The subjects law students teach are chosen by the regular teachers to fit into their overall lesson plan and the North Carolina standard social studies curriculum. The most frequently requested topics are criminal law and the criminal trial process, the North Carolina and Federal court systems, and constitutional law and criminal procedure, especially the landmark U.S. Supreme Court cases that form the framework of our legal system. Street Law students sometimes conduct mock trials with their classes or may arrange field trips to the law school or the Durham County courthouse.
Where Do Street Law Students Teach?
Currently, Street Law students work with teachers at Hillside, Riverside, Southern and Northern High Schools; Durham School of the Arts; the Middle College High School at Durham Technical Community College; Shepard Middle School, which has a Law and Forensics magnet program; and the Lakeview Alternative School. Law students have the opportunity to express a preference as their teaching placement. Every effort is made both to accommodate law students’ teaching requests and to provide law students to every teacher who requests them.
Why Take Street Law?
Teaching law to high school students provides excellent practical training in skills law students will use as attorneys, particularly in the areas of communication and client relations. Many students find Street Law’s most important lesson for their future law practice is learning to break down complex concepts and communicate about the law in terms that 10th graders – or clients and juries – can understand. Teaching Street Law helps sharpen public speaking and presentation skills, as well as honing the ability to think on one’s feet in response to unexpected questions. And as every teacher knows, teaching is the best way to deepen one’s own understanding of the subject taught and is an excellent way for law students to refresh their knowledge of basic law school subjects in preparation for the bar exam.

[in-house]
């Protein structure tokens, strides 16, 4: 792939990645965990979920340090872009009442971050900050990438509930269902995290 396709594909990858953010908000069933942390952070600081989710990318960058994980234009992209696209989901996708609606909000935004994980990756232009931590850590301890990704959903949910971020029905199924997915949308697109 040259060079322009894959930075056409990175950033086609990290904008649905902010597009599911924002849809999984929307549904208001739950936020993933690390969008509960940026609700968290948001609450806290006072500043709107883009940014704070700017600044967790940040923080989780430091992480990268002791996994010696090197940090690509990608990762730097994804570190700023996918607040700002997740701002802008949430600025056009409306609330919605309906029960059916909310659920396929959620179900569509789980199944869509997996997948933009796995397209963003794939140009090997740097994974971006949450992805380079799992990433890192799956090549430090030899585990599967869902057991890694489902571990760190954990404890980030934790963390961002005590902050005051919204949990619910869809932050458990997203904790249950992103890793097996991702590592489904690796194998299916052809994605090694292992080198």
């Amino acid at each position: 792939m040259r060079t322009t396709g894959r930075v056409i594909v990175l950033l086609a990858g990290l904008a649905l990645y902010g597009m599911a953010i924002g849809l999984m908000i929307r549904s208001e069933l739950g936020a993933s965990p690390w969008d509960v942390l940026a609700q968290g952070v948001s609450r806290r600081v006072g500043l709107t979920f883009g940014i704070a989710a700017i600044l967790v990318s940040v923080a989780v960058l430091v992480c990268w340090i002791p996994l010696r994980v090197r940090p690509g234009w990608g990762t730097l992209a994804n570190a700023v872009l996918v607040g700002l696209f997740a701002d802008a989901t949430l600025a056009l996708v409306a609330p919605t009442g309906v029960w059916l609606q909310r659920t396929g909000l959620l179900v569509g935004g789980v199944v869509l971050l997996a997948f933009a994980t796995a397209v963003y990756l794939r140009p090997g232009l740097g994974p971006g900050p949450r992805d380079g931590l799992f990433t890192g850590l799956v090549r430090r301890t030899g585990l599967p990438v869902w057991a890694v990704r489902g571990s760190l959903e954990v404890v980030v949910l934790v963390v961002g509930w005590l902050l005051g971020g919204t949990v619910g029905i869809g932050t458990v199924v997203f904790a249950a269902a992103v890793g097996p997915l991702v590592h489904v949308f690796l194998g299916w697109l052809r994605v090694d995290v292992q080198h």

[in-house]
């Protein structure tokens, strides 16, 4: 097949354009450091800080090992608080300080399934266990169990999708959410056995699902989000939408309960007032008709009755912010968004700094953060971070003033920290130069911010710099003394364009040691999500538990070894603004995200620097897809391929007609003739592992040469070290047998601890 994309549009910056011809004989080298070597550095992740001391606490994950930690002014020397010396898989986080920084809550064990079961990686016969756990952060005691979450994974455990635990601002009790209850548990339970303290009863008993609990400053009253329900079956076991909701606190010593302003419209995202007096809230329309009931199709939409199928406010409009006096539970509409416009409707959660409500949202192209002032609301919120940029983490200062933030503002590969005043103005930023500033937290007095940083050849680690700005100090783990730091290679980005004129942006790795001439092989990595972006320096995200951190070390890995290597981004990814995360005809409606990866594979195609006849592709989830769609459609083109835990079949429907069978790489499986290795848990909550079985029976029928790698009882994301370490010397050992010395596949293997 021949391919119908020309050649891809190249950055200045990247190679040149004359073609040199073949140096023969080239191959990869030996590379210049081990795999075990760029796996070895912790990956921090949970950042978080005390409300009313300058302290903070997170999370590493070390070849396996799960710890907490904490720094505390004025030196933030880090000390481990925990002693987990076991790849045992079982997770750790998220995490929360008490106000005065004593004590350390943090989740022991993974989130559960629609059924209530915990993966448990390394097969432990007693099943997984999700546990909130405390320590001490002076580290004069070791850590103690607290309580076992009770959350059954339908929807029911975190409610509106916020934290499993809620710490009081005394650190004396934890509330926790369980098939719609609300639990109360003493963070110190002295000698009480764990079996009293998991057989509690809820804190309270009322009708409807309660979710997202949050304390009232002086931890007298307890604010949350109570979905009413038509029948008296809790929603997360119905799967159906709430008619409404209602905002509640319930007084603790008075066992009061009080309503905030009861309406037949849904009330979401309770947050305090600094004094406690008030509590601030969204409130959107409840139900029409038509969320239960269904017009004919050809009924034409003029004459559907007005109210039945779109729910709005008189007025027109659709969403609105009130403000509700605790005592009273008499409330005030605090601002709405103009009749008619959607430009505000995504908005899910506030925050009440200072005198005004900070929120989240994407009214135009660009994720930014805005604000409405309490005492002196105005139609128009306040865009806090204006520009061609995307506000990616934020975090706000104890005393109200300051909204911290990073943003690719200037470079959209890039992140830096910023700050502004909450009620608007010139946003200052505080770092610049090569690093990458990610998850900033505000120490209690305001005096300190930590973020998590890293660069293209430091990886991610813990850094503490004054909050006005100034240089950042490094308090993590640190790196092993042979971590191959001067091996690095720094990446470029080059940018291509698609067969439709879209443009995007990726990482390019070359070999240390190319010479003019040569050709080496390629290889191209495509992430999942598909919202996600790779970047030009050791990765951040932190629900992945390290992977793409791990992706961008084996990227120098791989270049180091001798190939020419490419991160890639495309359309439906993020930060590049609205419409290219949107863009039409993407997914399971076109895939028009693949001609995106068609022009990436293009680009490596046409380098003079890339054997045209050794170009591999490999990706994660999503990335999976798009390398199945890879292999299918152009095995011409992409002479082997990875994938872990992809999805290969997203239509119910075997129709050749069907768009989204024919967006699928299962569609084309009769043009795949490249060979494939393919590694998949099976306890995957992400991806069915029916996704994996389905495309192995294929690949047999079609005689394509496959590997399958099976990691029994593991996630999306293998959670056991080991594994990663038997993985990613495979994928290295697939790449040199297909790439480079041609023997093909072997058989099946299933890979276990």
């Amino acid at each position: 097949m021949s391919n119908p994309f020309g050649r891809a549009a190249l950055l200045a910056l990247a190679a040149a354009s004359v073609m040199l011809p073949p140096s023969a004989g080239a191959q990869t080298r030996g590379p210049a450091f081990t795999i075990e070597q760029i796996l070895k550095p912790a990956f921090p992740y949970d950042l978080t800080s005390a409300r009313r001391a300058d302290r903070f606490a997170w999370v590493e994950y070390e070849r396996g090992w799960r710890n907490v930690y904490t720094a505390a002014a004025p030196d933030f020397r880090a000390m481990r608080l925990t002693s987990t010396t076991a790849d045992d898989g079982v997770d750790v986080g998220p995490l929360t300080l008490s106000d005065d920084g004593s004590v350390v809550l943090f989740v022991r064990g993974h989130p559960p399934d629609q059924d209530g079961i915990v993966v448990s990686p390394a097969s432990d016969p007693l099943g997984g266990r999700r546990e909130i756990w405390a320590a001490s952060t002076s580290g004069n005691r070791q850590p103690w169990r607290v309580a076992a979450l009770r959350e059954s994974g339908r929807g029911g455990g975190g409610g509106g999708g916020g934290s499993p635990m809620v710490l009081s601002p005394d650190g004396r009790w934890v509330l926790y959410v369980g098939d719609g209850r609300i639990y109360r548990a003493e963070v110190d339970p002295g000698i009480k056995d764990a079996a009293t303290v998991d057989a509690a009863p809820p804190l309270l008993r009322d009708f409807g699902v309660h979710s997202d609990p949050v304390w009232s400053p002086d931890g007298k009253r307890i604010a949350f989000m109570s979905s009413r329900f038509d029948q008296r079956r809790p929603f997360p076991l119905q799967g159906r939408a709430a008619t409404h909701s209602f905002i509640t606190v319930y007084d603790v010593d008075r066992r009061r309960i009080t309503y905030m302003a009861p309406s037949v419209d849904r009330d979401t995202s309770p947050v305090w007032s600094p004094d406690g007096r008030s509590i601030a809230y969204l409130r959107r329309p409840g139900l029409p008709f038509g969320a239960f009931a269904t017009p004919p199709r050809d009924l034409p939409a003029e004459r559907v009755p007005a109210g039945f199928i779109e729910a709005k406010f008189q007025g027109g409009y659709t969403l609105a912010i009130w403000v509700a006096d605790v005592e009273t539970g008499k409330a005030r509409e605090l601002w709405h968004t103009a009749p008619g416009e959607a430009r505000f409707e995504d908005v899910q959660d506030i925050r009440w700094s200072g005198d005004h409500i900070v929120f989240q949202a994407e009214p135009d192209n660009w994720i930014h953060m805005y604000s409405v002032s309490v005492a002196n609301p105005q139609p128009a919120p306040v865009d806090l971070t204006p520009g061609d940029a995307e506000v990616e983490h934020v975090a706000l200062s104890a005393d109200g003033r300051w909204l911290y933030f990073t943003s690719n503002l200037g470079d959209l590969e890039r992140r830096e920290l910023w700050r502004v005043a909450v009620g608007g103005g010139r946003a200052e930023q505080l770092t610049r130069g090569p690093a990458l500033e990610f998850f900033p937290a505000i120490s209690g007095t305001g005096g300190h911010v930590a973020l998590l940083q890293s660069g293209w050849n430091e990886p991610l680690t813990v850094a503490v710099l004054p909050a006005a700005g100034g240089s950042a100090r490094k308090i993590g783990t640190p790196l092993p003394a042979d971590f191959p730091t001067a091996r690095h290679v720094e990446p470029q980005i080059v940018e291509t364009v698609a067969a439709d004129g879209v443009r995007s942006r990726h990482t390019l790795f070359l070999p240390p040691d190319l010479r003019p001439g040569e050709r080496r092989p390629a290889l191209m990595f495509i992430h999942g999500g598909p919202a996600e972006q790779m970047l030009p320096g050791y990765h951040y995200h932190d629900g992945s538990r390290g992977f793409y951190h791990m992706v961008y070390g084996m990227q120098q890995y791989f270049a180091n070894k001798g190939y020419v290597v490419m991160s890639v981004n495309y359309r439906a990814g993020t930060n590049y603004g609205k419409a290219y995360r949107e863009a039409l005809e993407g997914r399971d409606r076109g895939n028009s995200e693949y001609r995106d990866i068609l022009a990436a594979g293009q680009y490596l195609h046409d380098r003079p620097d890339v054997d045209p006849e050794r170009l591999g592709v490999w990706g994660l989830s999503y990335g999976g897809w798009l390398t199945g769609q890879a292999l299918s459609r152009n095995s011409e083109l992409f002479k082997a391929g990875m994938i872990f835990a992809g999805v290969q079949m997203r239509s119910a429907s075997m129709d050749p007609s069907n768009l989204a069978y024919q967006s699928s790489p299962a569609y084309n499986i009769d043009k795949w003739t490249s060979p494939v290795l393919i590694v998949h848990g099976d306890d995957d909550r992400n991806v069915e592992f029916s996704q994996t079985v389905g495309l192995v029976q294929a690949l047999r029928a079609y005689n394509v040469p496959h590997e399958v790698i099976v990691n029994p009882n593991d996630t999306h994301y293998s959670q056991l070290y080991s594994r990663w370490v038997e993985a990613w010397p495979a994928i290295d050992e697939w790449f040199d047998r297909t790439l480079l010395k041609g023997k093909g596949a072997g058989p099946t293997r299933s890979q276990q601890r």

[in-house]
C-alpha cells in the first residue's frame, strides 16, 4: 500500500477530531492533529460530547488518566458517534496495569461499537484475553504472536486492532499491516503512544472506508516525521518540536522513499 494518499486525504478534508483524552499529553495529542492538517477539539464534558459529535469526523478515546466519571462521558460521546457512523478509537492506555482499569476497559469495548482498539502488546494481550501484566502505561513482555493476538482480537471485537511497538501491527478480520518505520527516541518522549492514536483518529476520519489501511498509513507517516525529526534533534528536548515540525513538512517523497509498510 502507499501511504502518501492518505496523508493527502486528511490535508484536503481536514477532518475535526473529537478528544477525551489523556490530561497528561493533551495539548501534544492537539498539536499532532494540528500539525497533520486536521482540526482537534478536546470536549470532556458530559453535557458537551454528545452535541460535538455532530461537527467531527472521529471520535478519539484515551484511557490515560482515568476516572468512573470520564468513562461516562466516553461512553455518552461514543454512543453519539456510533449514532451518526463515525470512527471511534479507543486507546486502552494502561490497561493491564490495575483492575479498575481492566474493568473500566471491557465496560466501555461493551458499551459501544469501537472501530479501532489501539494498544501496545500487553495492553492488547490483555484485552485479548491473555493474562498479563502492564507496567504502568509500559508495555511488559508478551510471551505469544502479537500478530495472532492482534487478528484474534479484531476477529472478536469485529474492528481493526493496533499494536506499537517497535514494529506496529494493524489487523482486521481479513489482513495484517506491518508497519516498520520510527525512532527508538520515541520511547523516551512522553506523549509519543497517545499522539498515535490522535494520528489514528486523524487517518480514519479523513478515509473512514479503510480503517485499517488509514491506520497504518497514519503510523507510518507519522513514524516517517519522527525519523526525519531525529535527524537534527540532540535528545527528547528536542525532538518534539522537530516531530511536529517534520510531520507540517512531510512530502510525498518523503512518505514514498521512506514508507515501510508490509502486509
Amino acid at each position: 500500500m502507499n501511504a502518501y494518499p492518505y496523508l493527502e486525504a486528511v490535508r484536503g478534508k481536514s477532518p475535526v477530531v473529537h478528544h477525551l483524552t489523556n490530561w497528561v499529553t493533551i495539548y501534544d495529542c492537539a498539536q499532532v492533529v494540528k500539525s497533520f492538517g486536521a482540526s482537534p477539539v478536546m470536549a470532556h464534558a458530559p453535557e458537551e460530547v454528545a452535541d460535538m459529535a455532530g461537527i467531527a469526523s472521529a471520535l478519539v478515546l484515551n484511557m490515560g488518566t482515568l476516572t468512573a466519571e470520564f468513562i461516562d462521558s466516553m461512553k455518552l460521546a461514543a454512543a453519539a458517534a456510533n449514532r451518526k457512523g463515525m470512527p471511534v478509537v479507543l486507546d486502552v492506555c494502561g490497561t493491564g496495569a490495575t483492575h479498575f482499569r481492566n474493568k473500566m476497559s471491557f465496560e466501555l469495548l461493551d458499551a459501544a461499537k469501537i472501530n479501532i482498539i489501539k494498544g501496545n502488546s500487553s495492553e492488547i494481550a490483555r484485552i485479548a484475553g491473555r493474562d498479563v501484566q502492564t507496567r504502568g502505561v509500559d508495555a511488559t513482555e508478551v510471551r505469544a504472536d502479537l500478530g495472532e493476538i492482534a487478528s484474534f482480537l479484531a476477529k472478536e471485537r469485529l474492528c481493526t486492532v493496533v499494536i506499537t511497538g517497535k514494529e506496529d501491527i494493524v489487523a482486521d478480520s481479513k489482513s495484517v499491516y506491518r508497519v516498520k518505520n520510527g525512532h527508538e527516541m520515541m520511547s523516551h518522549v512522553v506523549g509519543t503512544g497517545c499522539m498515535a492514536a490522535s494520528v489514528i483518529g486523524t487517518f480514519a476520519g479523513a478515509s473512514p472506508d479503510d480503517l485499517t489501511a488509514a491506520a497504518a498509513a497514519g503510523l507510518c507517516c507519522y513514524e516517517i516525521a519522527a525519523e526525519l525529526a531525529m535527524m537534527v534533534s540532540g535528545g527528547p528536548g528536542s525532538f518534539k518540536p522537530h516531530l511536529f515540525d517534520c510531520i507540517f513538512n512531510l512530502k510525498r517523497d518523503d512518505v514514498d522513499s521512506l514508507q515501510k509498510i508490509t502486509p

Street Law students also play a valuable role as ambassadors for the legal profession and role models for high school youth. They bring a fresh and real perspective to the high school classroom and can make legal and civics concepts relevant and exciting to middle and high school students, so that they become more engaged in learning. A study conducted by the U.S. Department of Justice in the 1980’s showed that Street Law courses have an impact on reducing juvenile delinquency in urban areas.
What Law Students Say About Street Law
Street Law helped me improve my presentation skills and oratorical skills. I always had this fear of speaking in front of crowds, and I think the best way to test it is going in front of kids because they’ll be your true judges of how well you’re doing – like it or not, they’ll let you know. It really helped me out. – Jonathan Wilson, Class of 2009